Most people think of Getting Things Done® (GTD®) as a personal growth experience. The name itself represents an increase in personal productivity. Getting Things Done is more than simply doing more - though it does deliver on that promise. It's about doing better, changing the way you interact with priorities, tasks, and even desires or wishes.
It's the promise of attracting people first, but the benefits are not limited to improving individual performance. When GTD is fully adopted and implemented, its benefits will extend to those aspects involving individual practitioners. GTD changes how a person interacts with their "to-do," which changes how others interact with that person. Over time, it brought about a transformation from the inside out. Know how this exactly happens.
GTD principles and practices primarily focus on what we do when we are "productive." It helps you look inward to understand precisely the tasks you're trying to manage in your mind. It can help you know what these things mean to you and the effort required to accomplish them. It enables you to organize them so you can remember them when you need them, not before. It helps ensure that you devote your time and energy to the top priorities of your situation.
These practices can help you focus more on your urgent tasks, better time management (actually spending more time than worrying about what needs to be done), and a sense of balance between work-life priorities. All of this comes from looking at yourself and making appropriate adjustments.
However, one of the unexpected benefits is that this information spreads when you clearly understand what you will and will not do, your priorities, and how you will use your time. They start getting the message that when you're working on something, you intend to give it the attention it deserves. This communication begins when you effectively capture everything and convey, "I want to get this job done."
While you will experience many of these inside-out or internal benefits as a natural consequence of adopting and practicing GTD, you can do a few things to speed up implementing them.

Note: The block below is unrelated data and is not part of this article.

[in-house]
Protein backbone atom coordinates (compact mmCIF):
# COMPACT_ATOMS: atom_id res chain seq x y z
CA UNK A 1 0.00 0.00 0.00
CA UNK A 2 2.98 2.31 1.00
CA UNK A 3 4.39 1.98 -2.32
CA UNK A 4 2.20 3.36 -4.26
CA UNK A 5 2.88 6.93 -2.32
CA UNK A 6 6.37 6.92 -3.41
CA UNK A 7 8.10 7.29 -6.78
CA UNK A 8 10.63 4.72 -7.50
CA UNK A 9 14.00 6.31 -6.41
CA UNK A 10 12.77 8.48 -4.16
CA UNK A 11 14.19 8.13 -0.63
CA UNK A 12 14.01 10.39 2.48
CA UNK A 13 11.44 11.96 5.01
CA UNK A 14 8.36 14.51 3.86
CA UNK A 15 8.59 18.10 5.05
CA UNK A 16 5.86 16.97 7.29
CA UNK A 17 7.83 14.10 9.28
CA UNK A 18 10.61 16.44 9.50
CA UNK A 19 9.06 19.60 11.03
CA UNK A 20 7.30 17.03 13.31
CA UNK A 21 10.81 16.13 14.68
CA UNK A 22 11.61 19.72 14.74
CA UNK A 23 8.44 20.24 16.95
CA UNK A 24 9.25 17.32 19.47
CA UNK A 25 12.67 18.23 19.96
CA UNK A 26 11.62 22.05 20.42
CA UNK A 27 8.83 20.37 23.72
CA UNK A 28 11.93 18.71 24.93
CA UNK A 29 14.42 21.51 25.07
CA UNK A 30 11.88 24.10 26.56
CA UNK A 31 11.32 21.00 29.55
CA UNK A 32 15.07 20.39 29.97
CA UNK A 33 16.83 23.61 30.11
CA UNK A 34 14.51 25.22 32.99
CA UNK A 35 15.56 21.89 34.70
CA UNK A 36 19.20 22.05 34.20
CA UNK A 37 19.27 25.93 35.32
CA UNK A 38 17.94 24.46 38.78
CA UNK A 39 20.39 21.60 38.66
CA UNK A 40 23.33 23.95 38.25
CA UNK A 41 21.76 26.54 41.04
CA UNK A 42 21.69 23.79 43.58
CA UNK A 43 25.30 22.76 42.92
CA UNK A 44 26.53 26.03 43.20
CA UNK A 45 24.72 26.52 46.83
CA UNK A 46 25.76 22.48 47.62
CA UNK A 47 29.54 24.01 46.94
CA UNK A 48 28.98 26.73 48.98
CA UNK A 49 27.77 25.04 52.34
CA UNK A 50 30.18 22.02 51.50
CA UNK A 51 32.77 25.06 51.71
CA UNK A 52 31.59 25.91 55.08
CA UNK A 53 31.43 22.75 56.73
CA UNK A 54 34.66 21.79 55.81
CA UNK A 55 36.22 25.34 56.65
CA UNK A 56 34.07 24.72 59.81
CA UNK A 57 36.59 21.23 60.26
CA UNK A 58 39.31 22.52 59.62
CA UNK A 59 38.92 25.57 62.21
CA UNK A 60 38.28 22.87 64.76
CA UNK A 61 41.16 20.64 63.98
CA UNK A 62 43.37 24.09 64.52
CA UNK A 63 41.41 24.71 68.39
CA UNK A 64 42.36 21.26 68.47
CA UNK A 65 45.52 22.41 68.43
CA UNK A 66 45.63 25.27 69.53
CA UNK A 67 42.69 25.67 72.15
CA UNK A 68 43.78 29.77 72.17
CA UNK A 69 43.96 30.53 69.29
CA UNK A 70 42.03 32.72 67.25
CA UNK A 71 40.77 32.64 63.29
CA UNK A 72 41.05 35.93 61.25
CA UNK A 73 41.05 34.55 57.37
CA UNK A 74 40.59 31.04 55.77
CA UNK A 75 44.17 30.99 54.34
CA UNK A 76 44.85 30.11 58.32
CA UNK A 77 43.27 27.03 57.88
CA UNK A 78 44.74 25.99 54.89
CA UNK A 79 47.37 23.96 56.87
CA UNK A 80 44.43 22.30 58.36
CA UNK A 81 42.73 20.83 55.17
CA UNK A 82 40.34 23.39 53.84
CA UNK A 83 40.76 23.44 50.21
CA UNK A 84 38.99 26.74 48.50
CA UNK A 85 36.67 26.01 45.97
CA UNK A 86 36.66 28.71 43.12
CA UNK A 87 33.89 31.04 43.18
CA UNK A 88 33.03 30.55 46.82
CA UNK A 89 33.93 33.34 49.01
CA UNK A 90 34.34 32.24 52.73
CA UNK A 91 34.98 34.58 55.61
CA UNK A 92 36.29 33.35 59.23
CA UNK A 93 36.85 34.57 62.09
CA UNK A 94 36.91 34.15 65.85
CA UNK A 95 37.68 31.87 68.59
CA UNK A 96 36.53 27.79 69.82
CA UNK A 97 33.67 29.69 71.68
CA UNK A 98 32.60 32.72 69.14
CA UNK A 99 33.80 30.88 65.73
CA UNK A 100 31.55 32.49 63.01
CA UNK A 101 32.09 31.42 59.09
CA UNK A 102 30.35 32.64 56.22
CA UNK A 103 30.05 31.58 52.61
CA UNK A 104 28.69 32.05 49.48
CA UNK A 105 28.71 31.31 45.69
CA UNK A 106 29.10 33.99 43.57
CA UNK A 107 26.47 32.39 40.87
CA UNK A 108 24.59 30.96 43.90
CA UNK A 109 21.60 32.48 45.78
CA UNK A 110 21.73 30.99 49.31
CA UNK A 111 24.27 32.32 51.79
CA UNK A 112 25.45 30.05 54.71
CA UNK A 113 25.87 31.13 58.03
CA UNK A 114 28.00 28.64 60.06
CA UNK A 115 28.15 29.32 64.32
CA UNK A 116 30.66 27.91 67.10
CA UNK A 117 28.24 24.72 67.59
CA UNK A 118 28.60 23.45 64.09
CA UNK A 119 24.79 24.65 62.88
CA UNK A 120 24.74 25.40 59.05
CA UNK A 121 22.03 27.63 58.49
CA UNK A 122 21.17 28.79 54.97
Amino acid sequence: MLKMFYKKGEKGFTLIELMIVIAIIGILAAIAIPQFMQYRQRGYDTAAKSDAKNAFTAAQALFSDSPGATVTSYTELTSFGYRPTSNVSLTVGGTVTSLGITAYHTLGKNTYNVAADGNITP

- Firstly, think big, but start small
It takes time to implement all GTDs into your daily and weekly routine fully. So, while Getting Things Done adoption is your goal, the best place to start is with skills. Make this your day job until you have two weeks to use your new skills regularly. Then, add another skill to what you're doing. Consequently, you will surely be getting the inside-out benefits of GTD.
- Forecast your moves
Not long ago, I worked with a manager who was very good at this. She would tell everyone what she would do and then do it. It mainly revolves around behavioral expectations. She'd say, "I'm going to review all the ideas we've gathered tomorrow and email you which categories might fit my current workload and which projects need outside support." In doing so, she builds trust and a sense of common purpose. People don't have to guess what or when it will happen.
- Team Support
Take a moment to discuss your GTD system with your teammates (and possibly others in your organization). Seek their support as you move toward more effective ways to interact.
By repeatedly sending these messages, you can provide others with information about how to interact with you and what to expect from your work. It gives you advantages in two ways. It benefits you and those around you.
These are the inside-out benefits of Getting Things Done that await you and your team.